Faux Stained Glass Owl




About: Retired, doing art work now. Great. Have the time and the money to spend doing what I want to do.

I wanted to experiment with using acrylic paint and regular glass to make "stained glass". I have worked with the stained glass and it's a lot of fun, and you can be very creative.  But recently, I have become more interested in recyling available materials, and making do with what I have.  Picture frame glass is plentiful at garage sales all the time, and is very affordable.  I have tons of acrylic paint collected and used thru the years, so why not combine the two and see what happens?  Hence this instructable. 

Step 1: Obtain a Pattern (Or Design One)

To demonstrate the effectiveness of my "faux stained glass", I chose the owl pattern.  This can be obtained from the website:http://www.glasscrafters.biz.  It's always possible to design and draw your own creation, as well. I make a minimum of two copies of each pattern...makes layout much easier, and is a necessary step in the procedure.

Step 2: Gather Materials and Tools

Stained glass tools are necessary, and I already had those:  cutter, pliers, oil for the cutter, straightedge, etc.  I used regular paint brushes to paint the glass, so those were on hand, also.

Step 3: Cut Glass

Using techniques I learned when doing the regular stained glass, I proceeded to cut out my pattern(s).

Step 4: Paint the Backs of the Glass Pieces

Here, the glass is cleaned with isopropyl alcohol and dried thoroughly.  Being extremely clean, the paint adheres very well.  There are glass paints, and other prep materials, but I had these on hand, and bottom line is it works well.

Step 5: Place Glass Pieces on the Patterns

This is just to make sure all pieces are completed, and the picture doesn't have any unpainted pieces.  If there are, it is easy to see and then correct the error.  Also, I check to see if there are any unpainted spots, scrapes, or areas that need to be touched up.

Step 6: Glue Pieces to Glass Plate

I made this owl 8.5 x 11, so I needed to cut the plate to that size.  In the end, the project design will be two glass layers thick. I used a tacky glue for this step.  Once dry, believe me, the pieces are very hard to remove.

Step 7: Grout the Artwork

I chose a black grout thinking the black would resemble more closely the lead came used in real stain glass.  Mix the grout to a buttery, semi fluid consistency.  The only way to learn this is to do it.  I made many mistakes along the way, and you may too, but that's the price one pays. After all, it is an experiment!

Step 8: Clean Grout From Glass

See pictures.  After grouting, let the grout set for 20 to 30 minutes. I found that it was best to use a 3 inch spreader to remove grout.  Try not to dig any grout out from the joints, A steep angle on the spreader will prevent this.  After this step, use a grout sponge that is damp, but not wet, to remove the bulk of the grout from the glass. Be careful, again, to avoid removing any grout from the joints.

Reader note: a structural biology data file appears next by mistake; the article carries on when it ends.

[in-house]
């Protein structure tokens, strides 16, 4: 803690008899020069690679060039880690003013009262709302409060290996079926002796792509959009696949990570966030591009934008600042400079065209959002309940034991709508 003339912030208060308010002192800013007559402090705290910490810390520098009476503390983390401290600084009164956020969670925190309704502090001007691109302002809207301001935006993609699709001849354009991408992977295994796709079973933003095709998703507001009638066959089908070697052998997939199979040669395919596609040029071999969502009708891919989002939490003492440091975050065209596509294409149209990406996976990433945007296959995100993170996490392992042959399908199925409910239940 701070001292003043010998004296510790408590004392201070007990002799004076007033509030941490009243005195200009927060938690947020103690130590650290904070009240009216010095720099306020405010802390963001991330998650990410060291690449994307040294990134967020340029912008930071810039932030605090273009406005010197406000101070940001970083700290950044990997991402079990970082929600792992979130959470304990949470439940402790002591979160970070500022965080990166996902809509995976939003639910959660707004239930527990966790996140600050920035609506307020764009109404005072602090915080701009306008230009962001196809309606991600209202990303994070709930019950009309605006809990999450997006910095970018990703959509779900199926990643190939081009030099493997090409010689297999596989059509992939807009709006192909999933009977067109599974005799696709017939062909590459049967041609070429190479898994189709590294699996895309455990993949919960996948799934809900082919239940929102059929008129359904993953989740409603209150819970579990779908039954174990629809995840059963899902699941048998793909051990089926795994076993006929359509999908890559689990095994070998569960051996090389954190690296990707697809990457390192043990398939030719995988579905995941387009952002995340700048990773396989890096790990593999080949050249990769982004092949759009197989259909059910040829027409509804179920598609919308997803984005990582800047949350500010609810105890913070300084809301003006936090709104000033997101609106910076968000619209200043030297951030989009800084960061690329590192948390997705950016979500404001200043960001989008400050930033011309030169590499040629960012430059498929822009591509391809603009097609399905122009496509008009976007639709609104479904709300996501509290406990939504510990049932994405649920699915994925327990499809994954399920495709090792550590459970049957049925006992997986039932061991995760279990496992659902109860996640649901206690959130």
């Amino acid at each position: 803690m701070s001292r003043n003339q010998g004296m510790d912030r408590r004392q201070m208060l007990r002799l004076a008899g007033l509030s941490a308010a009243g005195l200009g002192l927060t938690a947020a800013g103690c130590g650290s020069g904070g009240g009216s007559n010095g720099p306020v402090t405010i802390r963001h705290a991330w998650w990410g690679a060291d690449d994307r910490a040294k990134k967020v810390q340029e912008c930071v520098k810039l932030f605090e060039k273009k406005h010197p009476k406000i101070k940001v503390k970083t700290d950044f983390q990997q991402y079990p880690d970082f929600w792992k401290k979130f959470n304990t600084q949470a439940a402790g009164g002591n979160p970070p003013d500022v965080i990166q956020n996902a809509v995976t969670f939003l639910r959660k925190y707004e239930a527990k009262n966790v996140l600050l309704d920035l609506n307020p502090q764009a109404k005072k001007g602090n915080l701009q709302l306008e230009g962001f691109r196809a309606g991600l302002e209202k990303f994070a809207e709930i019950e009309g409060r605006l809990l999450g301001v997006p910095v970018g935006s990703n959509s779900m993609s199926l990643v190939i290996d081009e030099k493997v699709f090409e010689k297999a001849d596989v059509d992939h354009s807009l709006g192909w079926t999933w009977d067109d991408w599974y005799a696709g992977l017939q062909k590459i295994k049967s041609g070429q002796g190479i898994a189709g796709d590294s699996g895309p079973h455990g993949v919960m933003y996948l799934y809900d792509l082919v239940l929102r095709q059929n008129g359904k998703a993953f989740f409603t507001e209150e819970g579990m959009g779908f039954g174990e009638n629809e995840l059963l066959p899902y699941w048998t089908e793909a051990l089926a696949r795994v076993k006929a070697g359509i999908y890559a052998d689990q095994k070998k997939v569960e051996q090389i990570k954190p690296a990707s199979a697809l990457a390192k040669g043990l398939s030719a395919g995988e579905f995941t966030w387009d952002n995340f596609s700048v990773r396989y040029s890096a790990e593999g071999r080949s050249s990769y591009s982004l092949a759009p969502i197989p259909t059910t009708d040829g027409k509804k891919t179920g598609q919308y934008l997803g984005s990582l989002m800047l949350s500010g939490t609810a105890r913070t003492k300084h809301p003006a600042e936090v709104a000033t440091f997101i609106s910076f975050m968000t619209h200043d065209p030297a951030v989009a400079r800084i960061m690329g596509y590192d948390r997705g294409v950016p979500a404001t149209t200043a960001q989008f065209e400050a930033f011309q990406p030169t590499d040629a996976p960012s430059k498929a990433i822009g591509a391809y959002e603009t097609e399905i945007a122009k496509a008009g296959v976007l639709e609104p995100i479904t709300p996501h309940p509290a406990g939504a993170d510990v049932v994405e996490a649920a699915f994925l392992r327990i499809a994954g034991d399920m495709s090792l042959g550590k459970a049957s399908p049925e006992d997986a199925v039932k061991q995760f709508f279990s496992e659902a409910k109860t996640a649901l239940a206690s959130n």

Step 9: Polish Final Piece

After drying overnight, the remaining grout can be cleaned up by using the sponge again, and then when dry, polishing with a soft cloth.  The microfiber cloth that is available  today is very useful for this step.

Step 10: Decide How You Want to Display Artwork

I wanted to make a light box with my owl, so I proceeded to make a box to fit the glass, put in two strings of christmas tree lights (40 lamps total), and made a frame for the front of the piece. Other options would be to frame the glass and hang in front of a window, much like is done with stained glass.  Or simply place on a counter with a picture stand, a-frame, or so on.  Enjoy.



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    18 Discussions


    3 years ago on Introduction

    Thank you for making this! My grandfather that past away last year did alot of stain glass for family and his church and I wanted to start it but I was too young. Now I would really like to try it and this has the basics of it.

    2 replies

    Reply 3 years ago on Introduction

    He also painted and took photos. I might also try those He would have been proud that I am doing some of his hobbies.


    7 years ago on Step 10

    I like it. Not what I expected from a "faux" technique. The brush strokes are much more noticable when it's back-lit, but without the light box it looks just like a mix of Kokomo colors. This technique could be really useful when I just *can't* find the right color (ahem, I never have the right PINK!). By integrating different types of acrylic paint (metallics, glow-in-the-dark, etc.) a lot of really cool effects could be obtained. Great 'ible!

    I didn't think it would allow as much light as it did because of the opacity of the colors, I was surprised by the lightbox picture. Beautiful work. 

    1 reply

    9 years ago on Introduction

    This looks so fun! 
    Do you have any tips for someone that is just starting out with this kinda stuff? I've been looking for something new to do, and this looks like just the ticket! 

    1 reply

    Thanks for your interest.  I learned by taking classes, reading books, and now, of course we have the internet...best advice: just start!  Good luck. Cman